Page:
October 28, 2022 9:00am

Will Higgins get re-elected in the primary? Many Power Poll respondents think so

Republicans could be the big winner in next month's midterm elections

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Lafayette, LA Correspondent
 
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Respondents to the Acadiana Power Poll have already indicated their preference for someone other than Clay Higgins as the next person to represent them in the U.S. House of Representatives.

But many of them also believe this: Higgins will represent southwest Louisiana for two more years in Washington.

Many voters in the October poll indicated they did not like the three-term Congressman who supports former President Donald Trump and became a local celebrity before being elected through his entertaining videos. But when they were asked about his chances against seven challengers in the Nov. 8 primary, half of the voters predicted he will win head back to Washington for another two years.

Of that half, 32% predicted Higgins will be declared the winner in the primary election, while 18% said he would win in a runoff. Another 22% indicated the race was too close to call, while only 21% predicted Higgins would lose in a runoff.

Higgins faces Lafayette attorney Holden Hoggatt, also a Republican, and six other newcomers in the race, the most crowded ballot since Higgins finished second among 12 candidates in the primary to Scott Angelle in 2016, a race that Higgins won in the runoff.

If Higgins secures a fourth term, he could be one of many Republicans occupying seats in Congress, Power Poll voters indicated. The midterms could be a big win for the GOP, as 55% predicted would be the most successful political party on election night next month. Another 32% indicated they weren’t sure, and only 13% favored the Democrats being more successful.

The Democrats currently control the House with 220 seats to the Republicans’ 212. Many news outlets have identified nine races that will be closely contested and could ultimately decide which party controls the lower chamber for the next two years.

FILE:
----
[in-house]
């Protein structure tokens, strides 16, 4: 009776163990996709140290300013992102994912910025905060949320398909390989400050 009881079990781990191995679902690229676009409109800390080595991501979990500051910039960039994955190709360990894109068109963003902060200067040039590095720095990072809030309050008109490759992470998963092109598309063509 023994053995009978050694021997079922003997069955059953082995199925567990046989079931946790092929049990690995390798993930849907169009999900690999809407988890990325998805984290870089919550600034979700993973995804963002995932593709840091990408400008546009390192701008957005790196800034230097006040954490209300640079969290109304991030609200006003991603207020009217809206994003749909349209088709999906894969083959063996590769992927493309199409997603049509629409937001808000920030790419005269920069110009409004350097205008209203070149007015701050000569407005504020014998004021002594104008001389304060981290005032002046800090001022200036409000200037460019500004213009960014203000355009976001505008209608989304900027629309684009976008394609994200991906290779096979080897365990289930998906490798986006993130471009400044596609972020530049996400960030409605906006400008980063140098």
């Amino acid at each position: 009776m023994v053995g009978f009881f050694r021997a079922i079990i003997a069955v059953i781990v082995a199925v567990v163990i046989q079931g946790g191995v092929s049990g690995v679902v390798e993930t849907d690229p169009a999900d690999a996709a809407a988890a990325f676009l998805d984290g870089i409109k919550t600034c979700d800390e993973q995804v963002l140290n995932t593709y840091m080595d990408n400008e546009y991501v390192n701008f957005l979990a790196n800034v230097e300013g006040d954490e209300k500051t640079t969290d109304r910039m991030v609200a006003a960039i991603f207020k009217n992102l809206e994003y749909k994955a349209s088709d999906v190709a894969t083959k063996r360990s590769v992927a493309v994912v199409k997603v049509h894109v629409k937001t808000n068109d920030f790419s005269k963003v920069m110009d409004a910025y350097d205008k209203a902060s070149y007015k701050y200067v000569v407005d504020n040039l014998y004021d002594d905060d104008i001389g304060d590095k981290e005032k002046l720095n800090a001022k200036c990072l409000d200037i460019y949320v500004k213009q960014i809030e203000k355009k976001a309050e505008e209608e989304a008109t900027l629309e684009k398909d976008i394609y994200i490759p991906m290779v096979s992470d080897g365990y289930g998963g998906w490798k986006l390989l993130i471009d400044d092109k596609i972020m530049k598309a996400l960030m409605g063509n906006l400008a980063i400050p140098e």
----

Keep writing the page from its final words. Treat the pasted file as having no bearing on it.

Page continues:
“I ultimately think Republicans will win the House,” said Evan Boudreaux, director of economic development in St. Mary Parish and former deputy director of policy with The Picard Group.

“Based on what I've seen, Republicans could still lose the popular vote and are still 3.4% more likely to win a majority in the House; however, control of the Senate will be a toss-up. I believe Democrats have a better chance of holding onto the majority due to candidate quality in key states such as Georgia.”

What’s the biggest issue for midterms? Given eight issues and asked which was the most pressing facing the U.S. right now, inflation and the cost of living got the most votes with 42% with another 36% indicating threats to democracy. Jobs and the economy got 17% of votes.

The U.S. inflation rate was 8.2% in September, data from the Bureau of Labor Statistics reported.

Governor’s race: Following the news of Attorney General Jeff Landry launching his effort to run for governor in 2023, Power Poll voters were asked again who they would favor to be the successor to Gov. John Bel Edwards next year. Of five candidates to choose from, nearly half — 44% — indicated they would vote for Lt. Gov. Billy Nungesser to be the next governor of Louisiana.

As for the others, U.S. Sen. Billy Cassidy got 22% of the vote, Baton Rouge Congressman Garret Graves got 17%, Landry drew 13% and State Treasurer John Schroder got 4%.

Only Landry has announced his intentions to run. Nungesser told reporters in St. Mary Parish this week he would announce whether or not he plans to run in January.

“Louisiana trails last in so many things,” said Sam Oliver, executive director of the Acadiana Center for the Arts. “It will be very interesting, to say the least, who ends up running for what in 2023 and what that means for the future of our state and how we aim to compete in the 21st century.”

About Power Poll: Power Poll asks questions of the most powerful, influential people in U.S. cities. It is not a scientific survey. But because the people responding to the surveys comprise the leadership structure of their cities, the results afford a fascinating glimpse into the thoughts, opinions, and beliefs of those in a position to make change. Power Poll is distinctly nonpartisan.

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